Credit-card companies rarely allow the name on a credit-card account to transfer to another person, but you can transfer the balance to another person's new or existing credit card as long as you have his consent. It's a straightforward process that can take as little as a few minutes, although it's always a good idea to thoroughly research the rates and policies for balance transfers to make sure you're not paying high interest rates.
Find out the interest rates for both your current credit card and the other person's credit card you want to transfer to. This should be listed on your credit-card statements. If the other person's interest rate is significantly higher than yours, it may be better to focus on paying down the credit card rather than accrue higher interest rates. Also, some cards have a higher interest rate for balance transfers, as well as a percentage paid for the total amount. This should be in the materials received with the original credit card or on the card's website. If you cannot find it, call a representative of the company and ask for their policies and rates for balance transfers.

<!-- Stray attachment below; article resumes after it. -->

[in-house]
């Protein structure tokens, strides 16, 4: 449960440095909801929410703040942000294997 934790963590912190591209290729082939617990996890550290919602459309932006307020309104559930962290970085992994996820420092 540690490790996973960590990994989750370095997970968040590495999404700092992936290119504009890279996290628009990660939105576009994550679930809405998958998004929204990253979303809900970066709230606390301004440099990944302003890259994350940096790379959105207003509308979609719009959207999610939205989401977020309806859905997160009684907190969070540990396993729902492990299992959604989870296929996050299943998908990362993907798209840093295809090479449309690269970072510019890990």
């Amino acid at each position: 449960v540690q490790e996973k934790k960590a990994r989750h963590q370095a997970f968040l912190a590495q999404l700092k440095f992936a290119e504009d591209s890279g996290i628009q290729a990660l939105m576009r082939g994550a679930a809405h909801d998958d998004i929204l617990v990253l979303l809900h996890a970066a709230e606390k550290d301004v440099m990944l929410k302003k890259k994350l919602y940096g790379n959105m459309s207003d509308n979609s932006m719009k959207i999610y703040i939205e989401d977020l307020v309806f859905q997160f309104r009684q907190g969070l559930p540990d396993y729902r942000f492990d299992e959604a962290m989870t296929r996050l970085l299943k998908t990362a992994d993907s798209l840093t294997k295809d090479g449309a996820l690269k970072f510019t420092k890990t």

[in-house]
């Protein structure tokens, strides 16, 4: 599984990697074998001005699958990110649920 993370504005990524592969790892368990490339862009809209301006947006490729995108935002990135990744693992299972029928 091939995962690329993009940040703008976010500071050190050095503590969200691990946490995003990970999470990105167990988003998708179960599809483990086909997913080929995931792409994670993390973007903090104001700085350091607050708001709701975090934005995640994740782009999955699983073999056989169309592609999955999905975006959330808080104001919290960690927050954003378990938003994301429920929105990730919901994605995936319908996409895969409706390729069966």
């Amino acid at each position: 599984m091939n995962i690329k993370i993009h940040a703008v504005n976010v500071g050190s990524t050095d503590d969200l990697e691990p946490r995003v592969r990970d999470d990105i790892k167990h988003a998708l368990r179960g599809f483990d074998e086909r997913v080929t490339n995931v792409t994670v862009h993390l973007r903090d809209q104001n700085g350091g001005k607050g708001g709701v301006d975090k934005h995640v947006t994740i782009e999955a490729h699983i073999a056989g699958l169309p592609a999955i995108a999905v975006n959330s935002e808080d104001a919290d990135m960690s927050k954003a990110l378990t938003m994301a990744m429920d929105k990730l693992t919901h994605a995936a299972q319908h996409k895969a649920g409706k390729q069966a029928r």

Ask the person to whom you're transferring the credit card balance to fill out a balance transfer form either on their credit card's website or a paper version to mail or fax in. It will need your card's information, your name, their name and credit-card information, as well as anything else their form requires.
Send in or electronically submit the form and wait three to 14 business days, depending on the method used. If you haven't heard anything from the other person's credit-card company by then, call and ask about the status of the balance transfer. To expedite the process you could ask the other person to initiate the balance transfer over the phone.
Tips & Warnings
- Paying your credit bill on time keeps you from receiving negative marks on your credit report.
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